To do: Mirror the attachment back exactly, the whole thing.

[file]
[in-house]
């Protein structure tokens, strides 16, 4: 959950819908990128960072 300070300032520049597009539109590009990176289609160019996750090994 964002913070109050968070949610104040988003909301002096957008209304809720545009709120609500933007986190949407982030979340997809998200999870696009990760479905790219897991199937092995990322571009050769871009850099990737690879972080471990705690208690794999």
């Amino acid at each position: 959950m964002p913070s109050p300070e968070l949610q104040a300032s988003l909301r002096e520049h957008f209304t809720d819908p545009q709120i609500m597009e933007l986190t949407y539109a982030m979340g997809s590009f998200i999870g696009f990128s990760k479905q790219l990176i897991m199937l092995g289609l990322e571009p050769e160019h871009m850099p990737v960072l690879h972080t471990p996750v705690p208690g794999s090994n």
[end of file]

[in-house]
């Protein structure tokens, strides 16, 4: 959950819908990128960072 300070300032520049597009539109590009990176289609160019996750090994 964002913070109050968070949610104040988003909301002096957008209304809720545009709120609500933007986190949407982030979340997809998200999870696009990760479905790219897991199937092995990322571009050769871009850099990737690879972080471990705690208690794999």
């Amino acid at each position: 959950m964002p913070s109050p300070e968070l949610q104040a300032s988003l909301r002096e520049h957008f209304t809720d819908p545009q709120i609500m597009e933007l986190t949407y539109a982030m979340g997809s590009f998200i999870g696009f990128s990760k479905q790219l990176i897991m199937l092995g289609l990322e571009p050769e160019h871009m850099p990737v960072l690879h972080t471990p996750v705690p208690g794999s090994n």